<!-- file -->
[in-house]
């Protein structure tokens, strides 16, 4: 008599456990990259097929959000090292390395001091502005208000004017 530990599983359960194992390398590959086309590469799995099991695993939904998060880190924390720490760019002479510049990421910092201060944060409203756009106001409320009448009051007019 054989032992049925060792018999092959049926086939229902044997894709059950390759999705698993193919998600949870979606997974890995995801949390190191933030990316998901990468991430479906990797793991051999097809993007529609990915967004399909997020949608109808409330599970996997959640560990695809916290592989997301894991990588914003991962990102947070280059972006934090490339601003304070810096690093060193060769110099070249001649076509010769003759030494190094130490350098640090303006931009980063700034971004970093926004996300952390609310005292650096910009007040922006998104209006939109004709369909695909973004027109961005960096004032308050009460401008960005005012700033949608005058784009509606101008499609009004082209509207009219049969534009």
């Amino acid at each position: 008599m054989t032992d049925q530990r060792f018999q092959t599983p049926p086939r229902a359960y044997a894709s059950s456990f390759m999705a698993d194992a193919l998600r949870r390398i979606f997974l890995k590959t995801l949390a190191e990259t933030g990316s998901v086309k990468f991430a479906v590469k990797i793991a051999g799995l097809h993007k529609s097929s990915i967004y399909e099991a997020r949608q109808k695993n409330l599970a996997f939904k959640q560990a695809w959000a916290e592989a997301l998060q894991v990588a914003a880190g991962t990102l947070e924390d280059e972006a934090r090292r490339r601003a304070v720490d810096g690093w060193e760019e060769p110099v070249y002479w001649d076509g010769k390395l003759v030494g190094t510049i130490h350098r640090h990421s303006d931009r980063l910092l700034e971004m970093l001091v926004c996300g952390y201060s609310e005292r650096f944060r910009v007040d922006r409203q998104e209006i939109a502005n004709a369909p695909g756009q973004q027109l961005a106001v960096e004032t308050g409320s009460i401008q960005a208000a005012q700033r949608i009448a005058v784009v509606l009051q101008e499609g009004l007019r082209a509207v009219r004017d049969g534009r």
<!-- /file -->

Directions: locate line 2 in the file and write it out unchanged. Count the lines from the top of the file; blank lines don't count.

């Protein structure tokens, strides 16, 4: 008599456990990259097929959000090292390395001091502005208000004017 530990599983359960194992390398590959086309590469799995099991695993939904998060880190924390720490760019002479510049990421910092201060944060409203756009106001409320009448009051007019 054989032992049925060792018999092959049926086939229902044997894709059950390759999705698993193919998600949870979606997974890995995801949390190191933030990316998901990468991430479906990797793991051999097809993007529609990915967004399909997020949608109808409330599970996997959640560990695809916290592989997301894991990588914003991962990102947070280059972006934090490339601003304070810096690093060193060769110099070249001649076509010769003759030494190094130490350098640090303006931009980063700034971004970093926004996300952390609310005292650096910009007040922006998104209006939109004709369909695909973004027109961005960096004032308050009460401008960005005012700033949608005058784009509606101008499609009004082209509207009219049969534009």